It was 6:30 A.M., and I was getting ready to head down to the operating room (OR) for the first case of the day: an abdominal wall hernia repair. In preparation for the case, I logged on to the electronic health record portal and read through the patient’s medical history and the preoperative notes written by the surgical team. In many of the physician notes, the first line noted the patient’s body mass index (BMI) of 41. The patient’s ventral hernia was estimated to be 30 centimeters by 20 cm, one of the largest hernias ever repaired by the surgeon I was working with. The CT scan showed sections of the large intestine protruding through the hernia, which posed a high risk for bowel twisting, which can lead to perforation and sepsis or tissue deoxygenation and necrosis. The patient’s condition had reached a critical point.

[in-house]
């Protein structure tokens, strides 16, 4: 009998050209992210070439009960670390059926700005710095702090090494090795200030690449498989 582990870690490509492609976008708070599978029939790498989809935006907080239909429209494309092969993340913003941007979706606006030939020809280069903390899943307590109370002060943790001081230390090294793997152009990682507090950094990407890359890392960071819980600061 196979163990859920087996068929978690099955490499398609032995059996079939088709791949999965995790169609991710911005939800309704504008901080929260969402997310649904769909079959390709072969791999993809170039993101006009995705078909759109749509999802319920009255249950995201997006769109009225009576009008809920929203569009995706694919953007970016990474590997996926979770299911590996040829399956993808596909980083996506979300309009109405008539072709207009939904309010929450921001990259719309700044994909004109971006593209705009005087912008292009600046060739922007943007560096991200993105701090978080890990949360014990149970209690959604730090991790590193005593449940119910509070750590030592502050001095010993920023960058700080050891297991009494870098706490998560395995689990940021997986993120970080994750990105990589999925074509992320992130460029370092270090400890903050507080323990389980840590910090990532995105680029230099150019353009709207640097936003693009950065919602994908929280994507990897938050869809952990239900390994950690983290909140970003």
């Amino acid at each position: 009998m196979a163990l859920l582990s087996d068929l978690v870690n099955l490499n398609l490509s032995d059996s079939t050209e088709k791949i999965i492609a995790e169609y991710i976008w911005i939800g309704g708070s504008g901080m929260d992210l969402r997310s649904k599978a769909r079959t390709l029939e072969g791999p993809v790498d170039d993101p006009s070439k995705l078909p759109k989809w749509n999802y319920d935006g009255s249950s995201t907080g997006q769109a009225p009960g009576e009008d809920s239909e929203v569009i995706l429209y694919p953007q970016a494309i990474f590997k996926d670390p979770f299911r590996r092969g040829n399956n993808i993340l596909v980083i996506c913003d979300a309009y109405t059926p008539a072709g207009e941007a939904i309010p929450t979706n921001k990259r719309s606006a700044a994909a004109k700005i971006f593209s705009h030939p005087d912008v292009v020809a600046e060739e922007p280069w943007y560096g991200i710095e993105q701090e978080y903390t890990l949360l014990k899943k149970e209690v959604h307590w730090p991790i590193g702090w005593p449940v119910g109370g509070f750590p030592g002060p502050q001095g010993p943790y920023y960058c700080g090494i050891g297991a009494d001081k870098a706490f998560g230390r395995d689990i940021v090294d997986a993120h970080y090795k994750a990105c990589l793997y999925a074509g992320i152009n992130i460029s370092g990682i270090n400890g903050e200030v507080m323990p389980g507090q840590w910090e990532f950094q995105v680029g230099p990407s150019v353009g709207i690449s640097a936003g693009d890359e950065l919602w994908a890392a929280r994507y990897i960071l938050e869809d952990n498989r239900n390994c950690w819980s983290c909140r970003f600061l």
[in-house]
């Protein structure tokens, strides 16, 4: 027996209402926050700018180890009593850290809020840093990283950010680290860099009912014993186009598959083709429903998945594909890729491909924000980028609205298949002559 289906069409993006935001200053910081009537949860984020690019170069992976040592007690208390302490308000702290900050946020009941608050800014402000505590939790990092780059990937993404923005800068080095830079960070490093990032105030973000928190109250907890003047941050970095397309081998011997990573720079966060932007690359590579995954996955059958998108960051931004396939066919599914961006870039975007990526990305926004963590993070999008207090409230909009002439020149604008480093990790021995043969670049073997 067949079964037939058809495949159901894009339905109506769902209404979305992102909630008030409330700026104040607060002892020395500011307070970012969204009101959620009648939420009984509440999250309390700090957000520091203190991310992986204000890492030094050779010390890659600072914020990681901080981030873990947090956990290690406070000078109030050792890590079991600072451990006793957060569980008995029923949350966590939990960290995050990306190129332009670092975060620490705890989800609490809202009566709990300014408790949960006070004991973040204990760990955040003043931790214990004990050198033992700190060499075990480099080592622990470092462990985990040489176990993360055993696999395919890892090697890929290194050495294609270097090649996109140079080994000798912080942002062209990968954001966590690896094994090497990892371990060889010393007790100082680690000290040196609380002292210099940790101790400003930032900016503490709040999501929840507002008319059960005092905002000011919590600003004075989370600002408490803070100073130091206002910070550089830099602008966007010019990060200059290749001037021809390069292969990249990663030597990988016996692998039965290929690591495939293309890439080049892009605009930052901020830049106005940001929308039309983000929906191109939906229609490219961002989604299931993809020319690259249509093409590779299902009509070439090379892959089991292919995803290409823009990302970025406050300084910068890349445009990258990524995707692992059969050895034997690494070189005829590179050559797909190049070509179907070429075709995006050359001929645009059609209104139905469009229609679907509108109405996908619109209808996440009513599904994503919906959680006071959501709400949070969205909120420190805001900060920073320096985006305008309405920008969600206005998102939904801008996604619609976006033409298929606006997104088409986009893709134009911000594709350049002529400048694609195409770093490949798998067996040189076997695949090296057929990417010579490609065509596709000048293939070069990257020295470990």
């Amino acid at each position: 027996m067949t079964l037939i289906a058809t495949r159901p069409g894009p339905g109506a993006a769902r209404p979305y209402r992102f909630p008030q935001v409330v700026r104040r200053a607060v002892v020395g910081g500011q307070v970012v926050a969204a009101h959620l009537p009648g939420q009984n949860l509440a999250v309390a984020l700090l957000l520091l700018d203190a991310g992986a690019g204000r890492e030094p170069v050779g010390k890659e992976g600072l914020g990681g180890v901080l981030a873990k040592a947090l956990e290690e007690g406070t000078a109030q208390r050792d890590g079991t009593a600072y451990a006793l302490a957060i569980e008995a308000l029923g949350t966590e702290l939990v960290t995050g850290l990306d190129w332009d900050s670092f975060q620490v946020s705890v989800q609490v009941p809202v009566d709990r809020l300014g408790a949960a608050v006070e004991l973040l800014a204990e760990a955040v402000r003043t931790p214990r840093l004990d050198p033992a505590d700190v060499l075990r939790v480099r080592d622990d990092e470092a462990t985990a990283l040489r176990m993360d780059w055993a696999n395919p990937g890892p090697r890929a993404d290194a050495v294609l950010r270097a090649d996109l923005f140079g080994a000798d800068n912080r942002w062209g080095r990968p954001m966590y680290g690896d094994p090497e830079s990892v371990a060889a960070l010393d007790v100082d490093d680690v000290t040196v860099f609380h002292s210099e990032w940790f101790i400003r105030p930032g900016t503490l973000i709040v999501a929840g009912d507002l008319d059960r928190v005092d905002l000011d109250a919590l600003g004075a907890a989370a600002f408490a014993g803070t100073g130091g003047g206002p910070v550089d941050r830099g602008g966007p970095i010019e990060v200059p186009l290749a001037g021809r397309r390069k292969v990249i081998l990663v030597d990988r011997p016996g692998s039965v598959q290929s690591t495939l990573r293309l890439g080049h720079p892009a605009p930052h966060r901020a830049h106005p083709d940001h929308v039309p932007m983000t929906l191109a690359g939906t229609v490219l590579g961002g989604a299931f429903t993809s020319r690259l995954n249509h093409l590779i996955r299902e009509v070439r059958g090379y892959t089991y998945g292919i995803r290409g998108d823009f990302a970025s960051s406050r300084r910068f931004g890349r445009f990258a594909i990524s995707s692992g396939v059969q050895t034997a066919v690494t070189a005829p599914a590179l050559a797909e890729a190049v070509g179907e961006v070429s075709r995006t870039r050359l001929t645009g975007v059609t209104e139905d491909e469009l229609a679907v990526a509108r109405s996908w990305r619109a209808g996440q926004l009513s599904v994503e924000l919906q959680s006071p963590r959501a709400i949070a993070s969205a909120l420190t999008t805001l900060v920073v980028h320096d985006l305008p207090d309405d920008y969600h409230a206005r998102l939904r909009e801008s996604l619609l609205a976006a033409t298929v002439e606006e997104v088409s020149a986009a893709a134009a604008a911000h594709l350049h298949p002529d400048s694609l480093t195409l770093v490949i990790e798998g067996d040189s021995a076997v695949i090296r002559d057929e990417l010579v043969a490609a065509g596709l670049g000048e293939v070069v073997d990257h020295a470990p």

I ventured down to the OR and located the CT and MRI images, as part of my medical student role of assisting the nursing and scrub technicians in prepping the OR prior to surgery. I projected the scans onto the large screen TVs hanging in the OR to help the surgeons better visualize the anatomy and their approach. As I pulled up the images, the team in the room erupted in shock. How could someone let a hernia get this bad before seeking medical consultation, they wondered. And others couldn’t believe that someone could live with such a large defect and not want it fixed for cosmetic purposes. After rolling the patient into the OR and moving her onto the operating table, the team began to prep the surgical site. As she drifted off into a state of sedation, medical staff in the room could not stop talking about her BMI. The comments were unrelenting throughout the five-hour procedure, as people took turns gawking at the gaping hole in the patient’s abdomen. Two of the largest pieces of Strattice biologic mesh made by the supplier were sewn together to repair the hernia. The estimated cost of the mesh alone was $30,000.
As the surgery ended, I couldn’t stop thinking about the obvious, yet ironic, connection between the weight comments from the health care team and why the patient procrastinated before getting the surgery. Why would anyone want to interact with a medical system that looked at them in such a derogatory way?